Drug maker from China pleads guilty

GeneScience Pharmaceutical, a Chinese company, and its chief executive pleaded guilty on Wednesday to federal charges of illegally distributing human growth hormone in the United States, capping a three-year investigation.

In United States District Court in Providence, R.I., they agreed to pay $3 million toward a "Clean Competition Fund" that would support drug-free sports, and $7.2 million in criminal forfeitures.

The company founder, Lei Jin, entered a guilty plea through a lawyer and was sentenced to five years' probation. The company pleaded guilty to a felony.

GeneScience was implicated in 2007 during "Operation Raw Deal," a crackdown on the international trafficking of steroids and other illicit body-building drugs.

A lawyer for the company presented a $4.5 million check Wednesday as a forfeiture of assets in the plea agreement. The government had previously seized $2.7 million from New York bank accounts linked to the company's growth hormone smuggling. The lawyer, John Tarantino, said in an e-mail that he was not authorized to comment.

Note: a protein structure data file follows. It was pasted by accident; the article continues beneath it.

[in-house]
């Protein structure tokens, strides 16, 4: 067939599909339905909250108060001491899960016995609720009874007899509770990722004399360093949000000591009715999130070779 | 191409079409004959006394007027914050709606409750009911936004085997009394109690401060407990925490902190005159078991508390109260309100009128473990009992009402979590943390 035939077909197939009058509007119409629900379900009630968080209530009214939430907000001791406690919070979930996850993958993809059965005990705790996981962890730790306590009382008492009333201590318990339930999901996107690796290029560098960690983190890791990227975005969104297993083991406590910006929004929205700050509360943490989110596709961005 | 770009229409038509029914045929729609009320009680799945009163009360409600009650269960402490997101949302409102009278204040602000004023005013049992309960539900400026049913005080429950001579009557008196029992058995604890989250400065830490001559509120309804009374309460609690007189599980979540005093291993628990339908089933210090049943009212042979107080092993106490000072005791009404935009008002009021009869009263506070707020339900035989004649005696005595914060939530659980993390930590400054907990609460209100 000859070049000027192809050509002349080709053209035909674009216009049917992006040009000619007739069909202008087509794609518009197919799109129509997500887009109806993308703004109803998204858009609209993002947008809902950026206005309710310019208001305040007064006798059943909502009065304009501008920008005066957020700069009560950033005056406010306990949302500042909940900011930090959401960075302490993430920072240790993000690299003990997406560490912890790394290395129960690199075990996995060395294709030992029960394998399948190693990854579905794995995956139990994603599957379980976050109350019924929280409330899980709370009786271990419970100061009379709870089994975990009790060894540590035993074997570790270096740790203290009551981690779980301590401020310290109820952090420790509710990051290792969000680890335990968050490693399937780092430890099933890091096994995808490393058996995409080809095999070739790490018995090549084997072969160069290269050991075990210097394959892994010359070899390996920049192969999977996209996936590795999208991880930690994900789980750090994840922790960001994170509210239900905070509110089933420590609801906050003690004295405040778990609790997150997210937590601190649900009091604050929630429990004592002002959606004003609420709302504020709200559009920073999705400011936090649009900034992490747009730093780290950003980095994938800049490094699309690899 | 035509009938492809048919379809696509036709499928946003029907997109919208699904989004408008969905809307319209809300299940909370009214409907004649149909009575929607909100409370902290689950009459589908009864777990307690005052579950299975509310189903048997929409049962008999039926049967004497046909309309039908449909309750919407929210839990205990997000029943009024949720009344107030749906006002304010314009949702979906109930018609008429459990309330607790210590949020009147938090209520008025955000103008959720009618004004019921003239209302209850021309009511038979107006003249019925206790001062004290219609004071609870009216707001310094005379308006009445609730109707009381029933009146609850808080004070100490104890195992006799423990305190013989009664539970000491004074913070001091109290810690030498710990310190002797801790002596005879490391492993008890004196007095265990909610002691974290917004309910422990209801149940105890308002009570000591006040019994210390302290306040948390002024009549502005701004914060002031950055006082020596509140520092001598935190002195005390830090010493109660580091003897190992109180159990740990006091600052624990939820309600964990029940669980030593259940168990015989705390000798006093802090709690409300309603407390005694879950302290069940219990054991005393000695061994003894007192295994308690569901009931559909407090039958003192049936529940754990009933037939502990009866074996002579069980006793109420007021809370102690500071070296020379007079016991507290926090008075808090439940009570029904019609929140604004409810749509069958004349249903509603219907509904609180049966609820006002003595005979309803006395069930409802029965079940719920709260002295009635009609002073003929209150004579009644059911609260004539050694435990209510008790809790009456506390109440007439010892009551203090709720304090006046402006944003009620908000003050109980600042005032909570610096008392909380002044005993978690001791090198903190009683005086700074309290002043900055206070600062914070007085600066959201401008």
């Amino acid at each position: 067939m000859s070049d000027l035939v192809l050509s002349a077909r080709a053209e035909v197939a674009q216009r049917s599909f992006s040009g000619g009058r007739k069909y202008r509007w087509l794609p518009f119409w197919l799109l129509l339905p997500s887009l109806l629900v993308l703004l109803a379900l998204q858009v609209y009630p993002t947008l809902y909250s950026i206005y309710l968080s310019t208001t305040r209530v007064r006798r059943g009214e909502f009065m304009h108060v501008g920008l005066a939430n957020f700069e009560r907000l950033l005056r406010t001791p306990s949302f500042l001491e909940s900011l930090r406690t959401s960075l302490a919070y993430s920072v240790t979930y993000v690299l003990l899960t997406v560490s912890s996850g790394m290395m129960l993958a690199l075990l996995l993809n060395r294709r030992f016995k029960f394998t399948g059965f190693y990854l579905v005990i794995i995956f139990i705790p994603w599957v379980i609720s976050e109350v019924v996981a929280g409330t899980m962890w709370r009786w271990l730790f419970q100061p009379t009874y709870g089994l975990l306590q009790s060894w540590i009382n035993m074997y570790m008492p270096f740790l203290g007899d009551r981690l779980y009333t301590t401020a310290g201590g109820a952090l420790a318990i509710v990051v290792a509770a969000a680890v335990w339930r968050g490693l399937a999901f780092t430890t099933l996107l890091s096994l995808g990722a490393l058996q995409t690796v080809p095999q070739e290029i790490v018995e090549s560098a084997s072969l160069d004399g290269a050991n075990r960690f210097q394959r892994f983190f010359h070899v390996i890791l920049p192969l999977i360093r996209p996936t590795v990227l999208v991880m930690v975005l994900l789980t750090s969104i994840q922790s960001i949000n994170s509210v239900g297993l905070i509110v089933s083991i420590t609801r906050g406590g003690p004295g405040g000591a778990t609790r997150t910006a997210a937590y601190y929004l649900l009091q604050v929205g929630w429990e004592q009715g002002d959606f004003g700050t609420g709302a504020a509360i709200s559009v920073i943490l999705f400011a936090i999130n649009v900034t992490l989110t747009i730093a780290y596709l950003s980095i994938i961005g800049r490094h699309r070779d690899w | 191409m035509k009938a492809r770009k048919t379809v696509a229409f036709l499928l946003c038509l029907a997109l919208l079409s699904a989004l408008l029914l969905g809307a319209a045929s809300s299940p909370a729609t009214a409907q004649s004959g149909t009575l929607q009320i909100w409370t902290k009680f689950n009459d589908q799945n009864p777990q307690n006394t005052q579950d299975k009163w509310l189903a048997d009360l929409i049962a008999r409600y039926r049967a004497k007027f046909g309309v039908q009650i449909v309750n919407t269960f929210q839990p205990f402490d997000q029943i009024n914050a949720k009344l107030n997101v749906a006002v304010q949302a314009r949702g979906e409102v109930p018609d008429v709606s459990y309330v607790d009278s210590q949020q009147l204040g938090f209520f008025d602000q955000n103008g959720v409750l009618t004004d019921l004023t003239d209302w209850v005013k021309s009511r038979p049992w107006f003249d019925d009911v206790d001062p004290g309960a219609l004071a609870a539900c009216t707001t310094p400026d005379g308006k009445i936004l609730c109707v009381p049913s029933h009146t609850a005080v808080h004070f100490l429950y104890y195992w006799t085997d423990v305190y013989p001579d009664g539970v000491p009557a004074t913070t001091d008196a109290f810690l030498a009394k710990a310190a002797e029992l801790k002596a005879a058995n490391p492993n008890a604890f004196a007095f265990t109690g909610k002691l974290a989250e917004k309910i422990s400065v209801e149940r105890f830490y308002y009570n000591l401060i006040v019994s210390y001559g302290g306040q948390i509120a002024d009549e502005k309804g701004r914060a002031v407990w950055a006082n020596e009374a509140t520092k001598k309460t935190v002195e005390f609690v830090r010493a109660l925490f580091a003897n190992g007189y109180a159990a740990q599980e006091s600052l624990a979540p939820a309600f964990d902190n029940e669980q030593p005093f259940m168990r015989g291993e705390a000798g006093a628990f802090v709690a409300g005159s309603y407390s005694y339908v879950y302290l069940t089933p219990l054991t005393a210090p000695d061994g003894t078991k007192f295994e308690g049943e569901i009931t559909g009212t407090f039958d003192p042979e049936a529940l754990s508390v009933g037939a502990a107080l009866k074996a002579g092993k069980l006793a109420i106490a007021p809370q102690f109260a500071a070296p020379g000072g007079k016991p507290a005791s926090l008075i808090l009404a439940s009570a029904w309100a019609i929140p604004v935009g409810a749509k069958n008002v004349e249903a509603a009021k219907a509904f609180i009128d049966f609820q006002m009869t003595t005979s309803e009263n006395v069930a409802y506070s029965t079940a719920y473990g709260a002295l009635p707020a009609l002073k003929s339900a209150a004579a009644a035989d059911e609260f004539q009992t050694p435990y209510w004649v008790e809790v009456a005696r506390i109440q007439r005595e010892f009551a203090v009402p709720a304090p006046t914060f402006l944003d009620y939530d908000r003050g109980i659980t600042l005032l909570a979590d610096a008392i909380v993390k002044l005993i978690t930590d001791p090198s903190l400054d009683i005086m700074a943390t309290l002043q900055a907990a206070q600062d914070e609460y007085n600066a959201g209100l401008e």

Mr. Jin did not appear in court, according to Tom Connell, a spokesman for Peter F. Neronha, a United States attorney.

Human-growth hormone is banned in many sports. Mr. Neronha said in a statement, "H.G.H., when distributed and used unlawfully, poses a serious health threat, particularly to young people who ignore the risks of such substances in an effort to enhance athletic performance."

GeneScience, which identifies itself as China's most profitable biopharmaceutical company, had distributed a growth-hormone product called Jintropin in China and around the world through the Internet. It continues to operate in Changchun, in northern China, Mr. Connell said.

GeneScience was founded in 1996 by Mr. Jin, a Chinese citizen who held a Ph.D. in pharmaceutical chemistry from the University of California, San Francisco, and had worked as a research scientist at Genentech, one of the world's leading producers of human growth hormones.

A government complaint says the company and Mr. Jin used e-mail aliases, offshore bank accounts and a network of drug traffickers to illegally distribute millions of dollars worth of human growth hormone in the United States. The distribution had not been approved by the Food and Drug Administration.

The clean competition fund, to be administered by the Rhode Island Community Foundation, would support antidoping in sports, drug screening and clinical research into the long-term effects of human growth hormone, according to a court filing.

A lawyer representing GeneScience did not return phone calls or e-mail.

(Published by NY Times - October 7, 2010)

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